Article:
Verdant, vibrant, vigorous – thus grows my vegetable garden this year. Its productivity is almost alarming. With plenty of growing season left, I’m running low on storage space in the freezer for all those blanched and bagged vegetables for the winter. Already snug in one corner are twenty big sacs of green beans. Twenty! That’s not to mention the chard, the zucchini, the broccoli, and the impending corn, pumpkin puree, and more. Let’s not forget the six big bags of frozen raspberries, either. Space hogs, all of them.
And I’m happy about it. Really I am. No sarcasm implied or intended. I shall feast through the winter. But after 30 years of cultivating crops tolerant of zone 8b conditions, oh how I pine to grow something new. By new, I don’t mean another variety of green bean or a different cultivar of potato. I mean something exotic, something impossible to grow in my climate.
Something like…well, let’s get crazy and think about growing rice. The climate here is iffy for rice, but apart from that little detail, it’s not such a wild idea. My garden is situated on a river delta and is as flat as one of today’s computer screens, so it wouldn’t be unreasonable to dike and flood part of it with river water.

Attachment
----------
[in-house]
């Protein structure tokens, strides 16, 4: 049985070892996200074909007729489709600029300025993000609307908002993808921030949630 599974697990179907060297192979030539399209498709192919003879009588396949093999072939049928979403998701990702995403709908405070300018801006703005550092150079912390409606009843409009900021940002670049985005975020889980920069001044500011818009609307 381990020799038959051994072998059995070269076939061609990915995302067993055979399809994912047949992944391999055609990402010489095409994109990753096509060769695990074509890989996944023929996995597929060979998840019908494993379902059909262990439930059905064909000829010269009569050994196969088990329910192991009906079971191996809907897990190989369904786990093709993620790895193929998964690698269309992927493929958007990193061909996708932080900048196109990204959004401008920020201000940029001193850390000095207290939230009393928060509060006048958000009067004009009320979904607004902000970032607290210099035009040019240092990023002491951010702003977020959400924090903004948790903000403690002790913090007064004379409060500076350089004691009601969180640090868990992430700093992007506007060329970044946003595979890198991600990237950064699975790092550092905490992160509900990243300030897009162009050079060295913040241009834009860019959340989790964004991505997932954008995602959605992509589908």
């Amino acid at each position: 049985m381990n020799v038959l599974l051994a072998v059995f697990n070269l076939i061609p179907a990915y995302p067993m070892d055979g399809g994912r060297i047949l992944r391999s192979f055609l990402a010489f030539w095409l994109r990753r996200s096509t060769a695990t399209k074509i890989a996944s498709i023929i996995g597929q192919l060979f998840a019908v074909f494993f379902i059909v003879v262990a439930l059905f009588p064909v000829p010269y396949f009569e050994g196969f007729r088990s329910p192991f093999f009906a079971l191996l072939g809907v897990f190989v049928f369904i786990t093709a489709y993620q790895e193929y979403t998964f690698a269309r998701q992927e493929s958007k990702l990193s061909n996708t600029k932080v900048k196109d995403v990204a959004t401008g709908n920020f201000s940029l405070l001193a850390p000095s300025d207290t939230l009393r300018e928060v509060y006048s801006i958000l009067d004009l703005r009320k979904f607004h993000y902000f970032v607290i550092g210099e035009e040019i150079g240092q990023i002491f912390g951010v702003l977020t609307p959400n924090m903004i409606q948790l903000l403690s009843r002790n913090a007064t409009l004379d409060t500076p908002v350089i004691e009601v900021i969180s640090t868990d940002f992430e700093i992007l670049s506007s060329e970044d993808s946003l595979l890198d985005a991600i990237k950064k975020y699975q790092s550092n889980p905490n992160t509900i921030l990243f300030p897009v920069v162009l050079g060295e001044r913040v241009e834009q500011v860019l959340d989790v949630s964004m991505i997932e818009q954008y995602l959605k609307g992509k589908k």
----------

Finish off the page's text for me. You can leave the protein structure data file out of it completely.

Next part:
Imagine the mental zing of learning a whole new set of criteria for growing a crop. I don’t have to think twice about my technique for getting potatoes to grow well in my soil. Every year it’s the same. I dig a trench, snuggle each seed potato into a nest of peat moss, add mature compost, and hill up as the plants grow. As the season progresses, there’s nothing to think about. I do some mindless weeding, and make sure it gets either rain or tap water every week. Yawn. No brain teaser, this.
But rice would demand a whole new skill set. The more I read about it, the more I admire farmers who grow rice. They have to decide on the right timing as they flood, maintain, and drain their rice fields. Complicated formulae calculate rate of flow and timing. Do it right and you get a bumper crop, do it wrong and the rice plants get stunted or even die. It sounds like a challenge, and I’d like a challenge.
The tradition and significance of rice appeals to me, too. Humans have been using it for at least 4,500 years, and these days the world grows more than half a billion tons of it every year. Oof!
With all those tons of rice out there, some people might think rice is boring. Such people would be wrong. Such people clearly have never tried this Japanese rice creation:
With just a bit more global warming in my neighbourhood, I could make these for myself – from scratch – all the way from seed to crop to ingredient to plump little delicacy. It’s only a fantasy for now, but what a fantasy!